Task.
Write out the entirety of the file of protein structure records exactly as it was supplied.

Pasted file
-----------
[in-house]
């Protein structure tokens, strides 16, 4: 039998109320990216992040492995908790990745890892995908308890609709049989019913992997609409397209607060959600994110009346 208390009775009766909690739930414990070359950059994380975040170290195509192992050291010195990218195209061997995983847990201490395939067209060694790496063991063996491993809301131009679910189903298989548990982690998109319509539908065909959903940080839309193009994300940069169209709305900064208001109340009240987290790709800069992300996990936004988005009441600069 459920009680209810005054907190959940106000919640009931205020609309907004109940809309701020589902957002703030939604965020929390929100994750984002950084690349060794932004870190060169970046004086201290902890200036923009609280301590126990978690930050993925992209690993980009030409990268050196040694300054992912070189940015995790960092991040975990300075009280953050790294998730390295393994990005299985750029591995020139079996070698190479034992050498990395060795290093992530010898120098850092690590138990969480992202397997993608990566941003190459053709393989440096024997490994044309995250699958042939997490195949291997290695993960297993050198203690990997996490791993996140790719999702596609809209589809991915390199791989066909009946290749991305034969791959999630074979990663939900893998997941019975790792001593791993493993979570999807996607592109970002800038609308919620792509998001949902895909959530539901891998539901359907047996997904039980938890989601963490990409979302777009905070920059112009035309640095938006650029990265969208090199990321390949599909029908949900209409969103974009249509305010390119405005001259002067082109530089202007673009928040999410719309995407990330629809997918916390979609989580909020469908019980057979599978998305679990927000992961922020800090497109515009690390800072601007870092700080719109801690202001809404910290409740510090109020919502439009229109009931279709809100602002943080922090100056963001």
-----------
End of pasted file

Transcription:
[in-house]
């Protein structure tokens, strides 16, 4: 039998109320990216992040492995908790990745890892995908308890609709049989019913992997609409397209607060959600994110009346 208390009775009766909690739930414990070359950059994380975040170290195509192992050291010195990218195209061997995983847990201490395939067209060694790496063991063996491993809301131009679910189903298989548990982690998109319509539908065909959903940080839309193009994300940069169209709305900064208001109340009240987290790709800069992300996990936004988005009441600069 459920009680209810005054907190959940106000919640009931205020609309907004109940809309701020589902957002703030939604965020929390929100994750984002950084690349060794932004870190060169970046004086201290902890200036923009609280301590126990978690930050993925992209690993980009030409990268050196040694300054992912070189940015995790960092991040975990300075009280953050790294998730390295393994990005299985750029591995020139079996070698190479034992050498990395060795290093992530010898120098850092690590138990969480992202397997993608990566941003190459053709393989440096024997490994044309995250699958042939997490195949291997290695993960297993050198203690990997996490791993996140790719999702596609809209589809991915390199791989066909009946290749991305034969791959999630074979990663939900893998997941019975790792001593791993493993979570999807996607592109970002800038609308919620792509998001949902895909959530539901891998539901359907047996997904039980938890989601963490990409979302777009905070920059112009035309640095938006650029990265969208090199990321390949599909029908949900209409969103974009249509305010390119405005001259002067082109530089202007673009928040999410719309995407990330629809997918916390979609989580909020469908019980057979599978998305679990927000992961922020800090497109515009690390800072601007870092700080719109801690202001809404910290409740510090109020919502439009229109009931279709809100602002943080922090100056963001």